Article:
FDA User Fee Programs Set to See Reauthorizations but With Changes

June 15, 2022 by Alexa Hornbeck
FDA User Fee Programs Set to See Reauthorizations but With Changes
FDA Worker Doing Lab Work Courtesy of The U.S. Food and Drug Administration Flickr.

WASHINGTON — The Senate Committee on Health, Education, Labor and Pensions voted on Tuesday to advance legislation that will reauthorize a number of important U.S. Food and Drug Administration user fee programs.

“This is the most important, comprehensive FDA legislation to come out of this committee in many years,” said Sen. Patty Murray, D-Wash., who serves as chairwoman of the Senate HELP Committee, during the hearing. 

FDA user fee legislation ensures that as the FDA gets more new drugs or devices to consider for approval, it also gets more resources to support that work. The committee passed the FDA Safety and Landmark Advancements Act by a vote of 13-9. 

In the bill, the committee has taken action in areas ranging from regulating dietary supplements, cosmetics reform, modernizing accelerated approval pathways and taking steps to make it easier for cheaper, generic and biosimilar drugs to get to market.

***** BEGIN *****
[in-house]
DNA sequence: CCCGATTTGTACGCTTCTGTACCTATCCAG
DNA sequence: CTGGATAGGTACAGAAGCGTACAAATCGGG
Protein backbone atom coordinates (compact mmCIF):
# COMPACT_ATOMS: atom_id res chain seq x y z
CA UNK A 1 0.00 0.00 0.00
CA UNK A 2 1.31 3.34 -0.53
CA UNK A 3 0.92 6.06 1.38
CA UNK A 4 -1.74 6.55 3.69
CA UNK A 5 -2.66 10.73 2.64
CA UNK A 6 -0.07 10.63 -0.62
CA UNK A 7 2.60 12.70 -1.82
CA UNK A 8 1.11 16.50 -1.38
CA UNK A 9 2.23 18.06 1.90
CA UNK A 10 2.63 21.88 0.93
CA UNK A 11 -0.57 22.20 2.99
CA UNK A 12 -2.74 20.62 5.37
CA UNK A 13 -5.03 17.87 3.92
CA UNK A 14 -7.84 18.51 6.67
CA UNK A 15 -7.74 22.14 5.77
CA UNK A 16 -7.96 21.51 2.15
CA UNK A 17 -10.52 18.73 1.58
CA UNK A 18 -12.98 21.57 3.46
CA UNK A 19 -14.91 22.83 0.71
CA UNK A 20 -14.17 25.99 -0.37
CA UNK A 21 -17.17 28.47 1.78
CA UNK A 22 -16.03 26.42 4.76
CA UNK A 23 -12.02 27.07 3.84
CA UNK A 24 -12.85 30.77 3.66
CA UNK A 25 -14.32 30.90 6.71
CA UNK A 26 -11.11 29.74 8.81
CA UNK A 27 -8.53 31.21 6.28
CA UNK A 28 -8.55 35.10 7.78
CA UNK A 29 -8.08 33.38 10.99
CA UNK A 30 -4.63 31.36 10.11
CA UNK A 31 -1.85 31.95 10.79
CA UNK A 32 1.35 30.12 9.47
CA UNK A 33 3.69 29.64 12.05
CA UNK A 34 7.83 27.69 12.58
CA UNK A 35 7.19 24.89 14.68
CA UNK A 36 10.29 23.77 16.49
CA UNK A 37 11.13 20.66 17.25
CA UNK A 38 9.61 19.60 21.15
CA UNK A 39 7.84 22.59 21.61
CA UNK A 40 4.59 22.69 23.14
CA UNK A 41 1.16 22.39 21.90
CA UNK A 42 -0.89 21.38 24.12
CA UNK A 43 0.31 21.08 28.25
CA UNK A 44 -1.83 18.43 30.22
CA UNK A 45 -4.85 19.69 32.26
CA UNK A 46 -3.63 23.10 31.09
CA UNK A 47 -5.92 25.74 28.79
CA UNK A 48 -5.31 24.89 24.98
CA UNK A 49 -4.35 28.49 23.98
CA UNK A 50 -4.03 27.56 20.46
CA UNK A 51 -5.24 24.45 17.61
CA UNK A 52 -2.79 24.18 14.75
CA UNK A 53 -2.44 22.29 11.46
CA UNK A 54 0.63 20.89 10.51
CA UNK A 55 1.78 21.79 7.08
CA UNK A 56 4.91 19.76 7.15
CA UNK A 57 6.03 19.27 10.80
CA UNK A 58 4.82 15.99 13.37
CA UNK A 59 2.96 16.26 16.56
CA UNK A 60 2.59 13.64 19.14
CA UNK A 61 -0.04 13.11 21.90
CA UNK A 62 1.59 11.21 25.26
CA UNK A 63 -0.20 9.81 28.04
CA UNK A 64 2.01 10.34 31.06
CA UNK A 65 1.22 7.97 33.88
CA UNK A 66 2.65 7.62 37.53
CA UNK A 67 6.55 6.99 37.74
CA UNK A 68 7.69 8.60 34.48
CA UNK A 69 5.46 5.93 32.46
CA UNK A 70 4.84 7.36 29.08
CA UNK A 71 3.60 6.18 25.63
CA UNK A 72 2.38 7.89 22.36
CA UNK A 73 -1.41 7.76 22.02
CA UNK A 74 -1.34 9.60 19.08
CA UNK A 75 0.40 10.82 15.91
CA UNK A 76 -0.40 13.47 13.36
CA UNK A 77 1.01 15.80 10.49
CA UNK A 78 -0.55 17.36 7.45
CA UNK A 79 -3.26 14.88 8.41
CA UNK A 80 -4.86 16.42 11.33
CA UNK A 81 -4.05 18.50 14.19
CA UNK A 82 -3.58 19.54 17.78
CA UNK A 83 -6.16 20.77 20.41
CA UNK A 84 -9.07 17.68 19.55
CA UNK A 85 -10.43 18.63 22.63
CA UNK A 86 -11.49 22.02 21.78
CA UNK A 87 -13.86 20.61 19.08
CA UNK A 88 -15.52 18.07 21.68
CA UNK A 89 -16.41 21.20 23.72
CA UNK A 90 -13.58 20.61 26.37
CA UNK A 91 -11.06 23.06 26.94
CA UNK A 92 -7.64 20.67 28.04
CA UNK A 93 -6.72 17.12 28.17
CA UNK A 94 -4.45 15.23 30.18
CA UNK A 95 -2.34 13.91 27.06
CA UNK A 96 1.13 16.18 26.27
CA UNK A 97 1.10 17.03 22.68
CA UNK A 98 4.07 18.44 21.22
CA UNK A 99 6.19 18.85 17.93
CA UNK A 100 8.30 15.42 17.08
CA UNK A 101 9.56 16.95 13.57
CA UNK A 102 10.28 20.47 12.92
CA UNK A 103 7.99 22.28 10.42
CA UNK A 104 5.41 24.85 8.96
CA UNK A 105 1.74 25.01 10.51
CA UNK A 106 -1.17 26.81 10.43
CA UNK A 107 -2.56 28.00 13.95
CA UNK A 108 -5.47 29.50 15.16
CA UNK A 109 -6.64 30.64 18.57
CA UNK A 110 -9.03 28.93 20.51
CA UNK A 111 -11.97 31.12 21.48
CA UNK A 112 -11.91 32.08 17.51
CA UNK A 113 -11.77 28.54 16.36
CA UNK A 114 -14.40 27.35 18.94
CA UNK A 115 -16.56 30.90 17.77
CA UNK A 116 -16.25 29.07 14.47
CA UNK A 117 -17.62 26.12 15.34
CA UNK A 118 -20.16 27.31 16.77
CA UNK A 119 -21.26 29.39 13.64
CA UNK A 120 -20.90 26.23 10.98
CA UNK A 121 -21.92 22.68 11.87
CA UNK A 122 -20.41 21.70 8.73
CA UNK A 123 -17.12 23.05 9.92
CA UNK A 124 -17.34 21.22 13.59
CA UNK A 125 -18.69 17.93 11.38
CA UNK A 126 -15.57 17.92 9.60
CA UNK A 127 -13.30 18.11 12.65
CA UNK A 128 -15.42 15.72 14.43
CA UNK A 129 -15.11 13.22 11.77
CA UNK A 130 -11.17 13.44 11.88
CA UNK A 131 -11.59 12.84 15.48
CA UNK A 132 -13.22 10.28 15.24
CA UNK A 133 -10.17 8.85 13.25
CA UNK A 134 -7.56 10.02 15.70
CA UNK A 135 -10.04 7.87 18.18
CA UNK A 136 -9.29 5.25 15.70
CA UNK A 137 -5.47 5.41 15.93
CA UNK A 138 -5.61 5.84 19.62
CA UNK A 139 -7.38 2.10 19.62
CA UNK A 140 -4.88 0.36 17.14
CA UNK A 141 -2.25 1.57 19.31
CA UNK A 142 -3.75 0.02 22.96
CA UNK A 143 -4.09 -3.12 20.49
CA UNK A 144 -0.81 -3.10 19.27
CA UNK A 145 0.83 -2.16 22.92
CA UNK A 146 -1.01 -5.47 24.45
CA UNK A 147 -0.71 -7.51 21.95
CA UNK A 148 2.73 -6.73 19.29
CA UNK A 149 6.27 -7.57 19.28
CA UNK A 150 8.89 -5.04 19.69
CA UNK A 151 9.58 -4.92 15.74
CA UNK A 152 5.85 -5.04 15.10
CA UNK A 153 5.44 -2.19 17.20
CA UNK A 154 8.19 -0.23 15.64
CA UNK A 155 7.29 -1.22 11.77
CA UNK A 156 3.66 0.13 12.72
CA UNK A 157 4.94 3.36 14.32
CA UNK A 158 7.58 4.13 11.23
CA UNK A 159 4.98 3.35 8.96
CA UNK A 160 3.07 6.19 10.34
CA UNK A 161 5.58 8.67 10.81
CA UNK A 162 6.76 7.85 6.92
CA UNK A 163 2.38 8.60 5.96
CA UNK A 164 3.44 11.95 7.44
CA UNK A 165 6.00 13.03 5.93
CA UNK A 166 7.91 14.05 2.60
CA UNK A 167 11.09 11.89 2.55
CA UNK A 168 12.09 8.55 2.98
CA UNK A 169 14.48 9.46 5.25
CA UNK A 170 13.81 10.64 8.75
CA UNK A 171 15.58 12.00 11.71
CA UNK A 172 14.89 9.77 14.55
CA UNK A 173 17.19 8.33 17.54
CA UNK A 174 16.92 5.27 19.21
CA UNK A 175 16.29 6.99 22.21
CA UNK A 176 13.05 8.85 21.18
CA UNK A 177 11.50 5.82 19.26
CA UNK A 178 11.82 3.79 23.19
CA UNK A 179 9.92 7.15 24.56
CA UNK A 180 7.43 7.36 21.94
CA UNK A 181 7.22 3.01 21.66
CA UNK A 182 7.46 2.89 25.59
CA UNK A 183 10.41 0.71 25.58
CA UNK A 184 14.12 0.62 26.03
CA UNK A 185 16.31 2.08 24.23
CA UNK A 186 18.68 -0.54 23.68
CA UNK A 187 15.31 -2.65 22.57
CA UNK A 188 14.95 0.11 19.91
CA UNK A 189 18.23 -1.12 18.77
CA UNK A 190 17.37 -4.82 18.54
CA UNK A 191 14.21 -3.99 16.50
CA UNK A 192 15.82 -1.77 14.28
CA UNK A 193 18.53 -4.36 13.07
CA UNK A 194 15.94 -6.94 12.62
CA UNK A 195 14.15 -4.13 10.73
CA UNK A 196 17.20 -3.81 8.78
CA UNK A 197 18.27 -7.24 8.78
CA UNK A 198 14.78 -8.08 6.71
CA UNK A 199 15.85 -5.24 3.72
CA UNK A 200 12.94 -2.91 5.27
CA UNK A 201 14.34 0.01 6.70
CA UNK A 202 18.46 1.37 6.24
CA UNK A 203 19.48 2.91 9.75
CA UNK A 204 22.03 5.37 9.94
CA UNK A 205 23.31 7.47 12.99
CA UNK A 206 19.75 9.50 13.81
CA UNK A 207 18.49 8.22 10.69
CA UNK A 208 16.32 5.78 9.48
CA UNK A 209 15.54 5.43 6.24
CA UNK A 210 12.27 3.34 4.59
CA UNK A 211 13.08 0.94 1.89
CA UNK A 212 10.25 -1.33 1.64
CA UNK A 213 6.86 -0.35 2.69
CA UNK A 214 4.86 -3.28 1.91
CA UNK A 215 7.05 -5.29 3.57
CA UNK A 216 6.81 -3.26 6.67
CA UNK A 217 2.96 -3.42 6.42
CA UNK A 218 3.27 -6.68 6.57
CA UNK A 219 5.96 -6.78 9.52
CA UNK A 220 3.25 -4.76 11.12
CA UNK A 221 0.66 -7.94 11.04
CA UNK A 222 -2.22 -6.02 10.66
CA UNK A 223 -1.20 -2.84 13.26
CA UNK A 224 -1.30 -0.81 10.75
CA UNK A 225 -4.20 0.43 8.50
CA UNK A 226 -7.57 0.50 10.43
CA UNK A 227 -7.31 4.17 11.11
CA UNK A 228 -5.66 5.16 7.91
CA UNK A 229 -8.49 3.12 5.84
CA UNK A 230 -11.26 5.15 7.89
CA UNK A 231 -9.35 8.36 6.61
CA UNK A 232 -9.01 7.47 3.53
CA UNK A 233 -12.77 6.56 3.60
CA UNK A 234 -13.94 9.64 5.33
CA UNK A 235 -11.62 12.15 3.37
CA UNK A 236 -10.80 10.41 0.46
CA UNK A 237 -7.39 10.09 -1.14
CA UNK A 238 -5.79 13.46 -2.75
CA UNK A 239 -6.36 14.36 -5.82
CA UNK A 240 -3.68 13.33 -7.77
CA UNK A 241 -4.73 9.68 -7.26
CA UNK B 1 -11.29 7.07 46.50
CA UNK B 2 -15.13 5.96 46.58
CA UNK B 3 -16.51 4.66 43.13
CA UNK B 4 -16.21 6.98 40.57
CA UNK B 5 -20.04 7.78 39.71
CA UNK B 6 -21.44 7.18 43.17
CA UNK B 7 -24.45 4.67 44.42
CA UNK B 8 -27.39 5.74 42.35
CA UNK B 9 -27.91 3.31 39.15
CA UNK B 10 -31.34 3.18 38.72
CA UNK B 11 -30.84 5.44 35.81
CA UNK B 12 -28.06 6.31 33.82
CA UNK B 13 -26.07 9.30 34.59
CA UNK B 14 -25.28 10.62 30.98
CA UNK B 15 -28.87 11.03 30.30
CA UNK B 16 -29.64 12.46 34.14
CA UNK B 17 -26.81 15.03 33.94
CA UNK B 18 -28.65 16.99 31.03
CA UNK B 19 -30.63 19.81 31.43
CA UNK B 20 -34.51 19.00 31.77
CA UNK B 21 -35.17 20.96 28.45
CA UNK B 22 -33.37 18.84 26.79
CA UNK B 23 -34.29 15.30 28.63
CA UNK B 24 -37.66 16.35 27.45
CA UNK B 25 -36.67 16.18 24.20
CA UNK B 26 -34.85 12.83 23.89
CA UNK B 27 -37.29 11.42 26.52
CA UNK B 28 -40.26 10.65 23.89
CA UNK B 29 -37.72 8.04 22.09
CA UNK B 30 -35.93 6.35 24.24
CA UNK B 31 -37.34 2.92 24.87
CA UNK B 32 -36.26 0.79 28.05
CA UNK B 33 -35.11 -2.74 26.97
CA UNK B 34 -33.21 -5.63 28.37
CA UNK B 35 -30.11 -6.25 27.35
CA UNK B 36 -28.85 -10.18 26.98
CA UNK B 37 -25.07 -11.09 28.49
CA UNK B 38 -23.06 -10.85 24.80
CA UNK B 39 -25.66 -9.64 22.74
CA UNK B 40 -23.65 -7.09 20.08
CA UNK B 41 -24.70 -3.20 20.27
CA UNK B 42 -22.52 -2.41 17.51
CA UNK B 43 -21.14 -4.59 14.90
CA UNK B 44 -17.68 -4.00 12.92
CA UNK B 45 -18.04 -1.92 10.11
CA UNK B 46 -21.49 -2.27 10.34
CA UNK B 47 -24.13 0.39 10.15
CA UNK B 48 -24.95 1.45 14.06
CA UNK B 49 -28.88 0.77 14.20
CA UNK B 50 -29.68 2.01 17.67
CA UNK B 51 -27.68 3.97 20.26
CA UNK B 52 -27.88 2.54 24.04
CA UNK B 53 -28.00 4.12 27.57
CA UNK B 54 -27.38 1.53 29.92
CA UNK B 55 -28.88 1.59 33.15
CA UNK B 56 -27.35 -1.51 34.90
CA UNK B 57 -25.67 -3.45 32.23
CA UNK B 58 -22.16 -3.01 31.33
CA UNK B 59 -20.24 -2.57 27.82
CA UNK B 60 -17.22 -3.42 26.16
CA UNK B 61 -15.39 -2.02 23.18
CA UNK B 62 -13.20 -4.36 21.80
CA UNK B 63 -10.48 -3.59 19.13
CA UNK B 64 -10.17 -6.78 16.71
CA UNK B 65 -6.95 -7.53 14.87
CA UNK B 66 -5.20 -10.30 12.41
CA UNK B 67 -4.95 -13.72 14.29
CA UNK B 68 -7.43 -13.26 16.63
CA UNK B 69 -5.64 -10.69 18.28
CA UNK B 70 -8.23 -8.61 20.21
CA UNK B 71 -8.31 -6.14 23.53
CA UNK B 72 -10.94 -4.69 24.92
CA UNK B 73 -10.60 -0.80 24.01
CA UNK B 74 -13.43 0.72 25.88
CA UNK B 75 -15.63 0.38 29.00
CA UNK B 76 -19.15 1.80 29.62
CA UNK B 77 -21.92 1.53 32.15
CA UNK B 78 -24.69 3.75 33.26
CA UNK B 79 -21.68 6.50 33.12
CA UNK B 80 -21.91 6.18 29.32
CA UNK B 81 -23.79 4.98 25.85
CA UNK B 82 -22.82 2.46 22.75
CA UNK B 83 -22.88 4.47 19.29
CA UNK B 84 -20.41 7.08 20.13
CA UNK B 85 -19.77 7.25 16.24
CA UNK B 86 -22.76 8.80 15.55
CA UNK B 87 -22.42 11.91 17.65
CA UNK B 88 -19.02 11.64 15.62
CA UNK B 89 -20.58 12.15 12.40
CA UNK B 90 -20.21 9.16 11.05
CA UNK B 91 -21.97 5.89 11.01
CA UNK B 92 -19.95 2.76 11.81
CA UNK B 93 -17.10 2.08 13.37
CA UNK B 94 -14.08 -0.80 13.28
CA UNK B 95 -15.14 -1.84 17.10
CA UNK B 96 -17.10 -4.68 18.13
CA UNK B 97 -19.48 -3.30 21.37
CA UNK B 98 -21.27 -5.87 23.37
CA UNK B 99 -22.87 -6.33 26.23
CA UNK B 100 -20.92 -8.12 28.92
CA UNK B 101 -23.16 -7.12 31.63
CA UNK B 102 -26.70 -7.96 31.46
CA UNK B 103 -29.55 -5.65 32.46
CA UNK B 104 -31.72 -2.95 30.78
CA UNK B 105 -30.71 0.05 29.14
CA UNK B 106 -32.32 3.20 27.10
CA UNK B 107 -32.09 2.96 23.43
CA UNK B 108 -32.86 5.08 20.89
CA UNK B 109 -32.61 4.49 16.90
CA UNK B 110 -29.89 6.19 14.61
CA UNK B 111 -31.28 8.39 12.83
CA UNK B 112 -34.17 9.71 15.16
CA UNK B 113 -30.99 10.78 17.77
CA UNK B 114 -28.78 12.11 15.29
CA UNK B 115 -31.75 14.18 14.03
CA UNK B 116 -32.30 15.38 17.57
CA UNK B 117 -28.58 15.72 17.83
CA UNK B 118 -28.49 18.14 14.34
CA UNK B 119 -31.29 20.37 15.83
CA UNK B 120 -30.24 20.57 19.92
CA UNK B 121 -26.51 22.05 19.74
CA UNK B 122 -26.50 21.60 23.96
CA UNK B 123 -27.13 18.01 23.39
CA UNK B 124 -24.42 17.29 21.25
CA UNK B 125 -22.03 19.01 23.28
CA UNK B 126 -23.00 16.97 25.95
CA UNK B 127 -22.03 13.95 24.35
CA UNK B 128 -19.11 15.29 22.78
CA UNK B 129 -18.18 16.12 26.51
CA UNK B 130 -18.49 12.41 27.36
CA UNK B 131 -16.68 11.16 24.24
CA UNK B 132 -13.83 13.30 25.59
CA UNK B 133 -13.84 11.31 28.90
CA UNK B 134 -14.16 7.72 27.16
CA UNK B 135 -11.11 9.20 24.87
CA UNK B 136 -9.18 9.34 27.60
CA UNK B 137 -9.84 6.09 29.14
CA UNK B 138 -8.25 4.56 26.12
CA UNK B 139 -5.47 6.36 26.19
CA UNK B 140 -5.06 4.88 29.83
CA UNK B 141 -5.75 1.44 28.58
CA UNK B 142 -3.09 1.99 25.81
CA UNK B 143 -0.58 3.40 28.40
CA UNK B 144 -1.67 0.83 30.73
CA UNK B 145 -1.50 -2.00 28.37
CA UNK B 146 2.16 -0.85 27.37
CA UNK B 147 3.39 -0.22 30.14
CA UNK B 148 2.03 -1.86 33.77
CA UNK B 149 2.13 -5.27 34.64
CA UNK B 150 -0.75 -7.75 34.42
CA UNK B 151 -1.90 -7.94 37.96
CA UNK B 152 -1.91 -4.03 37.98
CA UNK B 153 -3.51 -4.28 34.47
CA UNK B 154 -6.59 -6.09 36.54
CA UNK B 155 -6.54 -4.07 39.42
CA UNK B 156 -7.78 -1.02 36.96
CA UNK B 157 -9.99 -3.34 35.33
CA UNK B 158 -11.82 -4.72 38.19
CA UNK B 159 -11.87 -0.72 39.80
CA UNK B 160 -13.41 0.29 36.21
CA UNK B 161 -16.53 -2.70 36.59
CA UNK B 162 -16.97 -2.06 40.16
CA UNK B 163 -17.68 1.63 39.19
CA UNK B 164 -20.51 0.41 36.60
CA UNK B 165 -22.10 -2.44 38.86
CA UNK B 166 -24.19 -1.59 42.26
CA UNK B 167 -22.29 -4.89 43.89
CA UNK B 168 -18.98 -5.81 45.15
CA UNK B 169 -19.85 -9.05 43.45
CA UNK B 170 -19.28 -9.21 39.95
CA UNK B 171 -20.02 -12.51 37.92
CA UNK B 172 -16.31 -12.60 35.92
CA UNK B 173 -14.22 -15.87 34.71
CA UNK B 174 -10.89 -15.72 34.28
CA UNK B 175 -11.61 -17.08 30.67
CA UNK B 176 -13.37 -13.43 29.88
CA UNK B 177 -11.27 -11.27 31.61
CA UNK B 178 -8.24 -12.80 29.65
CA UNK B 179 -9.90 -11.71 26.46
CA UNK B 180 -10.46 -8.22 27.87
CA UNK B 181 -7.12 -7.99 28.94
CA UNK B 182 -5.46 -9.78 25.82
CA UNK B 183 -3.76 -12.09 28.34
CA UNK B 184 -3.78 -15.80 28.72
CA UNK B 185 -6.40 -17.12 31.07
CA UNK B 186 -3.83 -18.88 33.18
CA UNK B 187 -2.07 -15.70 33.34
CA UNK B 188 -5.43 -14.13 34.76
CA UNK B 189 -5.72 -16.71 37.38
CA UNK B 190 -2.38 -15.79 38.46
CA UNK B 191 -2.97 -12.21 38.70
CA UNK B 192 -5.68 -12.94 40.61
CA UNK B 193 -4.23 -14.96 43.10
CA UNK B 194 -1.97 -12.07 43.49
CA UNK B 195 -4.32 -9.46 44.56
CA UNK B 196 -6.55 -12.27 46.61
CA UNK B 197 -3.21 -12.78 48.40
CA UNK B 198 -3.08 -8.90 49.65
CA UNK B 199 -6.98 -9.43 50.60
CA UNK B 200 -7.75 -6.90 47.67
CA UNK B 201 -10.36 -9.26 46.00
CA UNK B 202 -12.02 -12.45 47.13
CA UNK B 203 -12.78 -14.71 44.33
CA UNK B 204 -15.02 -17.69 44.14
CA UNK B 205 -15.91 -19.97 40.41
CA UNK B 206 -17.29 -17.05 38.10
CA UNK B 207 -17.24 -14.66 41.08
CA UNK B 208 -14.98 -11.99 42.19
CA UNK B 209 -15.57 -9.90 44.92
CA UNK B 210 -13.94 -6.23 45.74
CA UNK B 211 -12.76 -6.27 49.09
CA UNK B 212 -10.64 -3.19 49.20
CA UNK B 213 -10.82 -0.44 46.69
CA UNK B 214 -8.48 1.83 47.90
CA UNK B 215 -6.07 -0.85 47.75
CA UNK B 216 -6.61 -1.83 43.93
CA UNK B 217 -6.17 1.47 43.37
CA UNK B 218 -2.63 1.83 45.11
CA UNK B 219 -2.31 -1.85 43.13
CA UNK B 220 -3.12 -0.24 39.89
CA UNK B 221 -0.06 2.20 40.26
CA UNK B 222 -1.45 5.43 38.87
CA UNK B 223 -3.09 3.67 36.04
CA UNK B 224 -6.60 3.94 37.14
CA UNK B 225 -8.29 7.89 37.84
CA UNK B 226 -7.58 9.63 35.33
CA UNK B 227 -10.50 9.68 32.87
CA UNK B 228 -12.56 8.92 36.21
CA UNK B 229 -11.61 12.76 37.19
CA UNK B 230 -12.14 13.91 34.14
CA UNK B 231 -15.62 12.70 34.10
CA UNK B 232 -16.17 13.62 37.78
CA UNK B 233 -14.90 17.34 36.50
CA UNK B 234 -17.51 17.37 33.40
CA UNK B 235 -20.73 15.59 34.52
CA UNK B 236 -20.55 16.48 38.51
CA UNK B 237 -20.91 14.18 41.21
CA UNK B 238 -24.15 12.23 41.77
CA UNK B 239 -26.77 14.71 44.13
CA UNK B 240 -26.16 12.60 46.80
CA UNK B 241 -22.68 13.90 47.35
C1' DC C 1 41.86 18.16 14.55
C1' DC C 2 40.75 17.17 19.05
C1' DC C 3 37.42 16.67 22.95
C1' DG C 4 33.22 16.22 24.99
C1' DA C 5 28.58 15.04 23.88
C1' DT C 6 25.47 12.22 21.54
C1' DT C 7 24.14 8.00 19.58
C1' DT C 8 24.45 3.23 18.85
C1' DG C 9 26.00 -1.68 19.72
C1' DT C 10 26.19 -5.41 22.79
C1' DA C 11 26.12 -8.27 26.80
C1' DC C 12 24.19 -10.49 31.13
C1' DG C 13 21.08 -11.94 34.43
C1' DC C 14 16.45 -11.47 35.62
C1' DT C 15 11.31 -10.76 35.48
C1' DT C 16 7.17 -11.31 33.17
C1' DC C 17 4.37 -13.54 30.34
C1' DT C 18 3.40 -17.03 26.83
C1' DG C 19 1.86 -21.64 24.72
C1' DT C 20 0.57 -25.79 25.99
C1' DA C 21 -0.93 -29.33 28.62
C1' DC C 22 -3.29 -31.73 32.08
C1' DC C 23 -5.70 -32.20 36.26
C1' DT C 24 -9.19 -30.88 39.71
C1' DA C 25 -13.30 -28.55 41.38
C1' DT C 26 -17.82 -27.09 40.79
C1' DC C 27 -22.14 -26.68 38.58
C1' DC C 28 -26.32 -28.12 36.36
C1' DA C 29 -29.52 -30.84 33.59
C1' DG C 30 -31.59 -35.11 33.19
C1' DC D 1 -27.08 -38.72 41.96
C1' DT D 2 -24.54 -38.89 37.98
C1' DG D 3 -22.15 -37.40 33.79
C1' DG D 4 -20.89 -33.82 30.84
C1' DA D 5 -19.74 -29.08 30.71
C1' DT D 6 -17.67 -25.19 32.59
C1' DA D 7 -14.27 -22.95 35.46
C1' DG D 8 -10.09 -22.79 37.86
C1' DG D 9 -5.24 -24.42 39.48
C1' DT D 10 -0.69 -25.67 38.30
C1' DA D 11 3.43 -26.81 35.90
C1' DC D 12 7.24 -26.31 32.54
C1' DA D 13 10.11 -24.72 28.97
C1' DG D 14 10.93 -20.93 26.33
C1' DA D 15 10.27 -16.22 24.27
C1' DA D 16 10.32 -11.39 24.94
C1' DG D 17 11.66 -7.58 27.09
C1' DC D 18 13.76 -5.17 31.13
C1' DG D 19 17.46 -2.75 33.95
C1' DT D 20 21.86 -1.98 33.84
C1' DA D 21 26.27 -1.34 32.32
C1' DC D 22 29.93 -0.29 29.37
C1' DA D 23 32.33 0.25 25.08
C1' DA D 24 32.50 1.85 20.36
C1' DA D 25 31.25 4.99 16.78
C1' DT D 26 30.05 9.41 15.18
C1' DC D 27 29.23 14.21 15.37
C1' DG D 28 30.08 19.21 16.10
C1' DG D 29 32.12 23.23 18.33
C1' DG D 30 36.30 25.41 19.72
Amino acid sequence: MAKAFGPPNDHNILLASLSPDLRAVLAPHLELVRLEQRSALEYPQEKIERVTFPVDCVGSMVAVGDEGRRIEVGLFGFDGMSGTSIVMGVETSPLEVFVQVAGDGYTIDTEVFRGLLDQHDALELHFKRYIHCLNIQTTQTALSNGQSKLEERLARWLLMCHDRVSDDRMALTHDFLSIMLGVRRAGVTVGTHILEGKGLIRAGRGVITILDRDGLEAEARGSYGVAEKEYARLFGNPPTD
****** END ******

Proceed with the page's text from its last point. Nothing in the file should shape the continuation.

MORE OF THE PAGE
“These changes will help ensure that the FDA prioritizes patients, and will help bring down health care costs which so many families are struggling with,” said Murray. 

The committee also took action in the bill to provide a path for safe prescription drug importation from Canada. 


“This is going to be a big deal… for access to safer drugs at lower prices,” said Murray. 

The bill will also establish a deadline for FDA to issue a final rule on over-the-counter hearing aids, no later than 30 days after the enactment of the FDASLA. 

Wedged into the legislation packet is also the VALID Act, known as the Verifying Accurate, Leading-Edge IVCT Development Act, which would establish a regulatory category called in vitro clinical tests, including current laboratory developed test services, and support the next generation of medical products. 

Also included in the legislation are new steps to hold FDA and manufacturers accountable to address infant formula shortages, such as requiring the FDA to submit a report to Congress on the timelines related to FDA’s review of premarket submissions for infant formula, and publishing a list on the FDA website detailing which infant formula products may be appropriate substitutes for infant formula products in short supply that are relied on by individuals with amino-acid and metabolic conditions.

The House voted 392-28 to pass legislation H.R. 7667 on June 8 to reauthorize FDA user fee programs.


The FDASLA will now head to the Senate floor for a full vote that is expected to occur sometime before the end of September, as current user fee agreements for the FDA are set to end on Oct. 1, 2022. 

Alexa can be reached at [email protected] 

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